An episode of The Dr. Oz Show that aired on November 28, 2012, was devoted to "reparative therapy". Advocates of this practice view homosexuality as an illness or mental health problem that can be "cured". The American Psychological Association, American Psychiatric Association, American Academy of Pediatrics, and others maintain that homosexuality is not an illness. The broadcast featured spokesperson Julie Hamilton, PhD., of NARTH, the primary organization in favor of reparative therapy, as well as representatives of GLAAD, and others. LGBT advocacy groups condemned Oz for providing a platform for reparative therapy advocates. Oz wrote on his blog that he "felt they needed to include all parties [in a discussion]" but agreed with established medical consensus that the data does not support any positive results for reparative therapy. The statements did not appease members of the LGBT community.
- Healing from the Heart: A Leading Surgeon Combines Eastern and Western Traditions to Create the Medicine of the Future, by Mehmet Öz, Ron Arias, Dean Ornish, 1999, ISBN 0-452-27955-0.
- Complementary and Alternative Cardiovascular Medicine: Clinical Handbook, by Richard A. Stein (Editor), Mehmet, M.D. Oz (Editor), 2004, ISBN 1-58829-186-3.
- YOU: The Owner's Manual: An Insider's Guide to the Body that Will Make You Healthier and Younger, by Michael F. Roizen, Mehmet C. Oz, 2005, ISBN 0-06-076531-3.
- YOU: On a Diet: The Owner's Manual for Waist Management, by Michael F. Roizen, Mehmet C. Oz, 2006, ISBN 0-7432-9254-5.
- YOU: The Smart Patient: An Insider's Handbook for Getting the Best Treatment, by Michael F. Roizen, Mehmet C. Oz, 2006, ISBN 0-7432-9301-0.
- YOU: Staying Young: The Owner's Manual for Extending Your Warranty, by Michael F. Roizen, Mehmet C. Oz, 2007, ISBN 0-7432-9256-1.
- YOU: Being Beautiful: The Owner's Manual to Inner and Outer Beauty, by Michael F. Roizen, Mehmet C. Oz, 2008, ISBN 1-4165-7234-1.
- YOU: Breathing Easy: Meditation and Breathing Techniques to Help You Relax, Refresh, and Revitalize, by Michael F. Roizen, Mehmet C. Oz, 2008.
- YOU: Having a Baby: The Owner's Manual from Conception to Delivery and More, by Michael F. Roizen, Mehmet C. Oz, 2009.
- Minimally Invasive Cardiac Surgery, by Mehmet C. Oz, 2010, ISBN 1-61737-400-8.
- Numerous editorials in TIME, Newsweek, O Magazine, Esquire Magazine, and The New England Journal of Medicine
Television shows 
- Second Opinion with Dr Oz on Discovery during the 2003–04 season 
- Life Line on Discovery Health
- Daily Rounds on Discovery Health
- The Truth About Food on Discovery Health
- Live Transplant on Discovery Health
- National Body Challenge on Discovery Health
- You: On a Diet on Discovery Health
- Ask Dr. Oz on The Oprah Winfrey Show
- AccentHealth on Turner Private Networks—a health-themed newsmagazine program designed for viewing in doctor's offices.
- The Colbert Report on Comedy Central.
- The Dr. Oz Show, Syndicated
- Your Life A to Z with Dr. Oz
- NY Med on ABC
- Oz has dual citizenship with both the Republic of Turkey and his native United States of America.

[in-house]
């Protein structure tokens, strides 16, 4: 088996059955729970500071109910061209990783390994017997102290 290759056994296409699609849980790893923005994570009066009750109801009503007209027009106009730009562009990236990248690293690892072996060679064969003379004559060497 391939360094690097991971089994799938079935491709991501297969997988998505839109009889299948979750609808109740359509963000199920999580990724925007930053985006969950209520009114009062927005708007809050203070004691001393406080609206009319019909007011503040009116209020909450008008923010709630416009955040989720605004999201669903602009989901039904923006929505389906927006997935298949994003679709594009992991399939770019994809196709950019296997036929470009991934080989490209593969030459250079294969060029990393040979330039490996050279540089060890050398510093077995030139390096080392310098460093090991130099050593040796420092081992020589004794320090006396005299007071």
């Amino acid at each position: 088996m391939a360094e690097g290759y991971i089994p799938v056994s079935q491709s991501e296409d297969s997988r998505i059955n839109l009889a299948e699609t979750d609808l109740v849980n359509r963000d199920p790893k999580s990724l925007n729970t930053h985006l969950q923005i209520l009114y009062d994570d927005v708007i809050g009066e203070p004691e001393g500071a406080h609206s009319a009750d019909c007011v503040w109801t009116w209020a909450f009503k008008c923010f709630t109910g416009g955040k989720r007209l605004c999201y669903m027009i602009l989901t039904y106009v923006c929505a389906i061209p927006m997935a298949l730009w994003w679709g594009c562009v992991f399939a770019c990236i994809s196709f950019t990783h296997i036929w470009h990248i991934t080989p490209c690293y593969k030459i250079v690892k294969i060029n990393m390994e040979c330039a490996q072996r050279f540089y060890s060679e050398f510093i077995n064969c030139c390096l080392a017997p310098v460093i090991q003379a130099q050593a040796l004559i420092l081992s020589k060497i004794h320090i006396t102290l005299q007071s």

- Dr. Mehmet Oz and his religion Islam, and how it is as being a Muslim, PBS.org.
- "Harpo Productions and Sony Pictures Television To Launch Dr. Oz". Oprah.com. June 13, 2008.
- Zak, Lana (2009-08-31). "Dr. Oz on Complementary Medicine: 'Challenge the Status Quo'". Good Morning America. Retrieved 2009-10-12.
- "Faces of America: Dr. Mehmet Oz", PBS, Faces of America series, with Professor Henry Louis Gates, Jr., 2010.
- "Dr. Mehmet Öz’ün Düzce’ye uzanan soyağacı". Jineps. 2011-01-01. Retrieved 2011-09-17.
- "EXECUTIVE PROFILE: Mehmet C. Oz M.D". Business Week. Retrieved January 12, 2011.
- Ratner, Lizzy (2007-08-14). "The Great and Powerful Dr. Oz". New York Observer. Retrieved 2007-09-24.
- "Dr Oz – The Dr Oz Show – Dr Mehmet Oz - About.com". Talkshows.about.com. Retrieved 2010-05-22.
- "Mehmet C. Oz, MD, FACS - Department of Surgery". Asp.cumc.columbia.edu. Retrieved 2011-09-16.
- "Mehmet Oz | Professor, Columbia University". Big Think. Retrieved 2010-05-22.
- "Sharecare, Inc.". Businessweek.com. Retrieved 2011-04-01.
- Moukheiber, Zina (2010-11-16). "Names You Need To Know In 2011: Sharecare". Forbes.com. Retrieved 2011-04-01.
- Michael Specter. “The Operator: Is the most trusted doctor in America doing more harm than good?” ‘’The New Yorker’’, Feb. 4, 2013.
- "Live your best Life". Oprah.com. Retrieved 2010-05-22.
- "Oprah Winfrey takes on a killer: type 2 diabetes". USA Today. 4 February 2010. Retrieved 12 January 2011.
- Smillie, Dirk (16 June 2009). "A Headache For Dr. Oz". Forbes.
- "The FREDDIE Awards". Thefreddies.com. Retrieved 2010-05-22.
- "The 31st Annual TELLY Awards | Winners". Tellyawards.com. Retrieved 2010-05-22.
- "American Society of Magazine Editors - 2010 National Magazine Awards Winners Announced!". Magazine.org. 2010-04-22. Retrieved 2010-05-22.
- "The 2008 Time 100". Time. 2009-04-30. Retrieved 2010-05-12.
- Five, Column (2008-09-16). "Influential People - 21st Century". Esquire. Retrieved 2010-05-22.
- "Listing". Neco.org. Retrieved 2010-05-22.
- "Mehmet Oz Biography". tvguide.com. Retrieved 2010-05-01.